Change your organization’s legacy thinking now before it’s too late: It’s time to #ditchthescript

It's time for leaders to #ditchthescript by challenging the legacy strategies, policies and tactics they use to run their businesses.

November 12, 2018

Business leaders are faced with an unprecedented challenge — to become more agile in order to get the most out of the intellectual and social capital within and across their workforces. Progressive organizations are leaving behind single-model, centralized business structures and ditching the script.

Ditching the script

Ditching the script is a call for leaders to rethink legacy approaches to many of the strategies, tactics and policies they have been using to run their businesses. In particular, the ways in which people and work connect — specifically, talent demand and supply dynamics — have shifted so significantly that a declaration to challenge outdated narratives has emerged.

Factors that are changing

The truth is, the skills that are in demand, and the manner in which we develop and consume those skills, has changed. Today’s employers must understand several new market dynamics to effectively determine when to buy, build or borrow talent (and yes, we can add bot, barter and bind if you insist) to effectively execute their business strategies in a way that achieves their operational needs for quality, compliance and value for money.  

Yet too many organizations still operate within the same structures while trying to achieve very different results. For example, they’re limiting their talent pipelines by using full-time roles to solve new workforce challenges, and they’re overlooking alternative delivery models — such as public and private talent communities, partnership agreements, and contingent workers — as viable solutions, as if “permanent” employees are the only way to achieve desired business outcomes.

Forward-thinking employers, on the other hand, treat sought-after technical ingenuity like platinum — a precious and a highly valued commodity, necessary in smaller, specific doses for certain purposes — typically on a project or on-demand basis versus a permanent one.

And talent wants to engage in their work differently. The best and brightest might not believe in the ideal of a “permanent” contract but instead prefer to come in on the front end of a development project and move on to the next opportunity when the most interesting work has been accomplished. As workers of all ages continue to pursue purpose-driven organizations whose missions align with their core values, winning employers will need to embrace psychographic data to modify or even rewrite their employee value propositions to tell a story and inspire all talent types, regardless of how they are engaged.

Balancing growth and experimentation

In this “era of disruption,” General Motors’ chief talent officer and author of “Adaptive Space,” Michael Arena, reminds us that soon, 40 percent of Fortune 500 companies won’t exist in the form they do today. Why? In part, because they struggle to equalize their need to scale with their ability to innovate. Ten to 15 years ago, organizations enjoyed successes at scale, mitigating risk and driving efficiencies through centralized business models, but they struggled to be disruptive in the market. Now, the question has become, how can they do both? The answer is through adaptive space.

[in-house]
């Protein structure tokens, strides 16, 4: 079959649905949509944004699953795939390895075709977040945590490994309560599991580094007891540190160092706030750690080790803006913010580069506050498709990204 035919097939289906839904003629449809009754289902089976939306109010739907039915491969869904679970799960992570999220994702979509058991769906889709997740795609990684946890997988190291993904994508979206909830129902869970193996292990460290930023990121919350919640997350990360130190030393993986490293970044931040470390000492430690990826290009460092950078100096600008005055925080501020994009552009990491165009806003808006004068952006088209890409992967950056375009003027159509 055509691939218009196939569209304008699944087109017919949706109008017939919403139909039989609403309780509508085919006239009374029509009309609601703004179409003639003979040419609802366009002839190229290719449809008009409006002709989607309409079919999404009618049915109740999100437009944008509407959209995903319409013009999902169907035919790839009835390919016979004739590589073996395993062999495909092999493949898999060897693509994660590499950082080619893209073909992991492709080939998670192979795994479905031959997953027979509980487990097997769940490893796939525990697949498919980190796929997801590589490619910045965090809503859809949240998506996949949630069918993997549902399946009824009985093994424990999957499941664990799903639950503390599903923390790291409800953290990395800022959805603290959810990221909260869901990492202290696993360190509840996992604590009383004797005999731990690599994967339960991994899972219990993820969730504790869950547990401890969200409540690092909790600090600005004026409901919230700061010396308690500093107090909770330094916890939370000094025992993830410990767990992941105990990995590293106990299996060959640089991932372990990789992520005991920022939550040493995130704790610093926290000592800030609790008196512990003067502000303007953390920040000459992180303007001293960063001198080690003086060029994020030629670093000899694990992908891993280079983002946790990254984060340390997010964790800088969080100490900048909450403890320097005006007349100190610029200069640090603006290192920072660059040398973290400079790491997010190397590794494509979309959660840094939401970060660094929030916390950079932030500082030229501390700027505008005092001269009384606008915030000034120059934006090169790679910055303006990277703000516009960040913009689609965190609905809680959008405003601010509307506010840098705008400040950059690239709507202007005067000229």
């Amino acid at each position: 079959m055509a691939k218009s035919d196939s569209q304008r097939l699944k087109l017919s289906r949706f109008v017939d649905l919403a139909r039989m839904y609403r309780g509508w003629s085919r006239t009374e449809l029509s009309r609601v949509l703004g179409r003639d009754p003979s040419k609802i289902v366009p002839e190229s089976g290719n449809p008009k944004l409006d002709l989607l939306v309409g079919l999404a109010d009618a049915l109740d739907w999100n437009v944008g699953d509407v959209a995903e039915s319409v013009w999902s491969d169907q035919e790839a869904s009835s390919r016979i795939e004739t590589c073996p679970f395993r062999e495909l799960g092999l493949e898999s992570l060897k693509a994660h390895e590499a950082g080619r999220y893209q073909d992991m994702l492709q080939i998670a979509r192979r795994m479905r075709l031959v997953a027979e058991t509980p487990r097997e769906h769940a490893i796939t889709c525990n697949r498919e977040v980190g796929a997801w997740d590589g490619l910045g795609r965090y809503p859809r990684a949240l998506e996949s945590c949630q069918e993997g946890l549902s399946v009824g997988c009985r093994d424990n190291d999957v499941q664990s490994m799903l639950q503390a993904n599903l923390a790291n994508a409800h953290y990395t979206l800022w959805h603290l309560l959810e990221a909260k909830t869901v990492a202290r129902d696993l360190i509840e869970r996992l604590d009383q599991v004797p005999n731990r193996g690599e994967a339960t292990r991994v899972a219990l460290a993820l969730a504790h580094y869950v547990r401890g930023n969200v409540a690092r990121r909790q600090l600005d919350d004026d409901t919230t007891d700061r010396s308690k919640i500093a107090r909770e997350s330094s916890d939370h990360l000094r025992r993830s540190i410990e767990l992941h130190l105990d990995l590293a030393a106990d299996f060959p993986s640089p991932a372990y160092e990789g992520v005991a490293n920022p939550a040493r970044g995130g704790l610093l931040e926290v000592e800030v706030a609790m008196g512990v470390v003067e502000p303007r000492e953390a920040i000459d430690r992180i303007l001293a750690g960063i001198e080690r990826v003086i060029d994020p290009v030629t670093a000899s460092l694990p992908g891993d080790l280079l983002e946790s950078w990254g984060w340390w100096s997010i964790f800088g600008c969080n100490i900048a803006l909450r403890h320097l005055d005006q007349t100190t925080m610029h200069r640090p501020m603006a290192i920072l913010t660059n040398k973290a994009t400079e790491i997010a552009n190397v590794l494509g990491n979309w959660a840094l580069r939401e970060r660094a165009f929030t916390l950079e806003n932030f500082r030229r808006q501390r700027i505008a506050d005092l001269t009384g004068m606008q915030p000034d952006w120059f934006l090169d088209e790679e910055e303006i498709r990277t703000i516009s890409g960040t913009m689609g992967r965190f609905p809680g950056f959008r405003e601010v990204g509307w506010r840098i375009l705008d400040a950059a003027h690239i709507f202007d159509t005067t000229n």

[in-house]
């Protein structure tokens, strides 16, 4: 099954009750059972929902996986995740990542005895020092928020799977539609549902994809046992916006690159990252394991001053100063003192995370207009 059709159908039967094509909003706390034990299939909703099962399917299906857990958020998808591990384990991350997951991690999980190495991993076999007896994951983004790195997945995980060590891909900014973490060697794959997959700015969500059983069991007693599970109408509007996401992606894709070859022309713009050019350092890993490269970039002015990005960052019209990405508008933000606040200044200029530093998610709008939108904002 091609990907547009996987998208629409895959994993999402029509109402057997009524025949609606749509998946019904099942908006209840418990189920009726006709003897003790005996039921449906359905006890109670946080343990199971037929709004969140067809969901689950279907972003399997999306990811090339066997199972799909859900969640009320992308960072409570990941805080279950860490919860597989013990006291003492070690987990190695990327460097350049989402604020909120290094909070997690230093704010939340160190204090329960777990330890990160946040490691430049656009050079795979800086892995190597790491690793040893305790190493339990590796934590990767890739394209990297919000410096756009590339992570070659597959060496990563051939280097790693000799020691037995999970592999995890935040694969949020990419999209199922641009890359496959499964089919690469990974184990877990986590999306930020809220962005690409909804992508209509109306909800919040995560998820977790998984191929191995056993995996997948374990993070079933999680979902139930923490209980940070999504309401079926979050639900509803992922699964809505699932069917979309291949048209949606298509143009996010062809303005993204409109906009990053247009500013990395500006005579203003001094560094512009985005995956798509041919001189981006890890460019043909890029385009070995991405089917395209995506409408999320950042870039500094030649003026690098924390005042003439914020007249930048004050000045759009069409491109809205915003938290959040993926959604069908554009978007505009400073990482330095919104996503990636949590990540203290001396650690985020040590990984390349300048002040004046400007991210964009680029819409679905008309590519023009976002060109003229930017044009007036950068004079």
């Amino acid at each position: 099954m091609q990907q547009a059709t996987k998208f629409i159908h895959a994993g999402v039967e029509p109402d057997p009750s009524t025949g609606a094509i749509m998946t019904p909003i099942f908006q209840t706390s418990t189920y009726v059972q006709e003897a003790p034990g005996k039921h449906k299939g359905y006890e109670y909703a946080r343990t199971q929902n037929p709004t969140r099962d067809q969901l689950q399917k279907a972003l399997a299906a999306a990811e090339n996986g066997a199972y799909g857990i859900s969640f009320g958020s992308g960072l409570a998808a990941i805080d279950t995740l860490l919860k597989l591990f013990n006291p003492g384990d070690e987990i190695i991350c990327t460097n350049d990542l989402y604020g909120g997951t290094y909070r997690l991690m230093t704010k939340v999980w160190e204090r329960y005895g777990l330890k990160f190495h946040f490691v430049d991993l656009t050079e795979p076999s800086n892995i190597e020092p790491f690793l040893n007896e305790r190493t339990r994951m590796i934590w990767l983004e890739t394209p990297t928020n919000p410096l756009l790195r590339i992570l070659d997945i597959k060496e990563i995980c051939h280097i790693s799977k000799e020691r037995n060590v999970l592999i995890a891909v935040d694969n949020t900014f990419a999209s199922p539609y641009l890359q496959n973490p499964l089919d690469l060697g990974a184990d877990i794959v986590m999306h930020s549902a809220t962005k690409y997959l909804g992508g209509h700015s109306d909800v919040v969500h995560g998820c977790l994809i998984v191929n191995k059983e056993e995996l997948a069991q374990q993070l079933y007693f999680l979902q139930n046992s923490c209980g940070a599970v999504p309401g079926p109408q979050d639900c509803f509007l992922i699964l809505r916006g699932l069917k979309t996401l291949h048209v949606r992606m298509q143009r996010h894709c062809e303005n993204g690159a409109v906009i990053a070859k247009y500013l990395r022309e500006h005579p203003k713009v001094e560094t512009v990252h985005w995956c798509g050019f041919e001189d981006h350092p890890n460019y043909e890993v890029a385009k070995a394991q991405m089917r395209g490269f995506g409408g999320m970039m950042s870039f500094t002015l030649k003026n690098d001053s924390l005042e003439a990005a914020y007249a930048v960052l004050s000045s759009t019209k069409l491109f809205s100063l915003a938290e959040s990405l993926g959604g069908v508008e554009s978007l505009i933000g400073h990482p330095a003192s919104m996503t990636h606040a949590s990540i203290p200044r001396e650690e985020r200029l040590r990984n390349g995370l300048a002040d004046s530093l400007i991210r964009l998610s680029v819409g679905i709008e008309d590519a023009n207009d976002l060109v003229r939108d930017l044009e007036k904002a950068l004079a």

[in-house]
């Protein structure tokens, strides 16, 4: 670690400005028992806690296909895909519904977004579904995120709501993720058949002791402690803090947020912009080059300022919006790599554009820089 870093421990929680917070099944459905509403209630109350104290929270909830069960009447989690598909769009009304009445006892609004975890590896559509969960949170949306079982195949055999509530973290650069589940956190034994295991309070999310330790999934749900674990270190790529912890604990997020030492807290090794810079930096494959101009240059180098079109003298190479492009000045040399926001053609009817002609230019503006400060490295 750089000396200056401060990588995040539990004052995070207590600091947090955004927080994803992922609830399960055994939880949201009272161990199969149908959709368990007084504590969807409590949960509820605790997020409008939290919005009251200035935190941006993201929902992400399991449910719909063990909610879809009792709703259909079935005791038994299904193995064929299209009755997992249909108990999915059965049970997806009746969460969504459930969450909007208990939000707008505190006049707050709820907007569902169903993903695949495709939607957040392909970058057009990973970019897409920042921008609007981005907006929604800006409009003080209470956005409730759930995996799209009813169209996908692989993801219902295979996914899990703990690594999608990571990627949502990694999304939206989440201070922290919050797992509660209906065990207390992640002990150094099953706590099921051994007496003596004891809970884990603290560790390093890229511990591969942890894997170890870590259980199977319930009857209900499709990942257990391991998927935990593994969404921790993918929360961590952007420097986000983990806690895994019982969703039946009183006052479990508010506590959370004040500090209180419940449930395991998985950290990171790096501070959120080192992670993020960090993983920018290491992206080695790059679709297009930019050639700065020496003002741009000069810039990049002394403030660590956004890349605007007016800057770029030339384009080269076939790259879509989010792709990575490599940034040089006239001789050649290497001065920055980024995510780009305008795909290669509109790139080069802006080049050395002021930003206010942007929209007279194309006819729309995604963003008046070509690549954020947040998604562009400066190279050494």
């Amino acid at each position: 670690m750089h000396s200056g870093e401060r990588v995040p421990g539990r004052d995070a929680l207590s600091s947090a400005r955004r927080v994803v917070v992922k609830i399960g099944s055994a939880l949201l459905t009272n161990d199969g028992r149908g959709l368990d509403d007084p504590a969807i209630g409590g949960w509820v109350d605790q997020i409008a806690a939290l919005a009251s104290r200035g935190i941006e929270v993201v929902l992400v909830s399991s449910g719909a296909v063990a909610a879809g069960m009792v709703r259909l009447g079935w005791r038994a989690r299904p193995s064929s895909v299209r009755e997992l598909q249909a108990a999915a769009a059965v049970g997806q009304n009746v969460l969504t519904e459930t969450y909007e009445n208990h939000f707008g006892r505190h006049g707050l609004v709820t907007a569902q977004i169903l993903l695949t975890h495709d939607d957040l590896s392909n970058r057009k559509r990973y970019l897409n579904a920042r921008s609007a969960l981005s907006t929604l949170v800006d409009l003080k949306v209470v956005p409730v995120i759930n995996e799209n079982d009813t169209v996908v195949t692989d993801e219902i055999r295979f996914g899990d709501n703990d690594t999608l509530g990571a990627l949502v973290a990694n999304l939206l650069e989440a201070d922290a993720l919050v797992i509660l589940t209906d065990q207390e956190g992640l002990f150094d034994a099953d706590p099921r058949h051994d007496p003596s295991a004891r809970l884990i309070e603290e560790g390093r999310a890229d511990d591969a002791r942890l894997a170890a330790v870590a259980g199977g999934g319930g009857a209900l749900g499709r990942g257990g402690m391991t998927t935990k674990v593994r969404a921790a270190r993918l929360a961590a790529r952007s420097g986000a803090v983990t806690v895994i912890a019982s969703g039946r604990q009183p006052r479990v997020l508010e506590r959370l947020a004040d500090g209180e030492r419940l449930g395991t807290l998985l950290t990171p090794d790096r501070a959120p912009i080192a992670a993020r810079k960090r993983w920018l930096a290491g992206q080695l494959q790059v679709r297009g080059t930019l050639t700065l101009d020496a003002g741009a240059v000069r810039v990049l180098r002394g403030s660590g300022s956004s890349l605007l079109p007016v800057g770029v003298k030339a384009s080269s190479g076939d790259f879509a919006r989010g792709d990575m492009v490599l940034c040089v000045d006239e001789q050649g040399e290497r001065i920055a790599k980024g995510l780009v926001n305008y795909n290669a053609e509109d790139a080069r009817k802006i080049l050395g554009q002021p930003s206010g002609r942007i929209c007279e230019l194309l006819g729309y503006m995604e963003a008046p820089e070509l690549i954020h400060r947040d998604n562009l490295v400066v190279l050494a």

Adaptive space

In the coming weeks, you will learn from Michael Arena about the concept of adaptive space and why some organizations are adaptive and others aren’t. In short, successful businesses are made up of three segments: 1) an operational system geared towards efficiency, 2) entrepreneurial pockets that drive innovation, and 3) adaptive spaces that bridge the gap between the two. All three segments require talent with the right skills, characteristics and social capital.

2IR mindset

Think back to the Second Industrial Revolution to understand how organizations can achieve adaptive resourcefulness.

Inspired by a book he co-authored, “Machine Platform Crowd — Harnessing Our Digital Future”, Andrew McAfee, co-director of the MIT Initiative on the Digital Economy and associate director of the Center for Digital Business at the MIT Sloan School of Management, reminds me that early adopters of the electric motor achieved zero business value from ditching the steam engine. It wasn’t until Henry Ford (and select others) realized that by redistributing power, and in turn the way that work was being performed, could they maximize the value created through this significant technical evolution. It was through that innovation in organizational and process redesign that exponential value was delivered for the select few who recognized the real market opportunity that came from this technological advancement.  

In short, it wasn’t so much the invention that caused the revolution; it was how it was applied.

Like it took a new approach to maximize the value of the electric motor, it will again require a redistribution of how work is defined to fully take advantage of the technologies, competencies and capital we currently have at our disposal.


In order to remain nimble, market responsive, and talent- and industry-competitive, it’s time for organizations to transform their talent acquisition, retention and development strategies. Leadership is responsible for recognizing the revolution we’re heading into and understanding that, to be successful in business, we need to think differently, whet our appetite for operationalizing agility, and ditch the script.

Check out more from Michael Arena and me as we continue the conversation around ditching the script and rethinking and reimagining approaches to talent, so organizations can continue to push the boundaries of what’s next.

View More Articles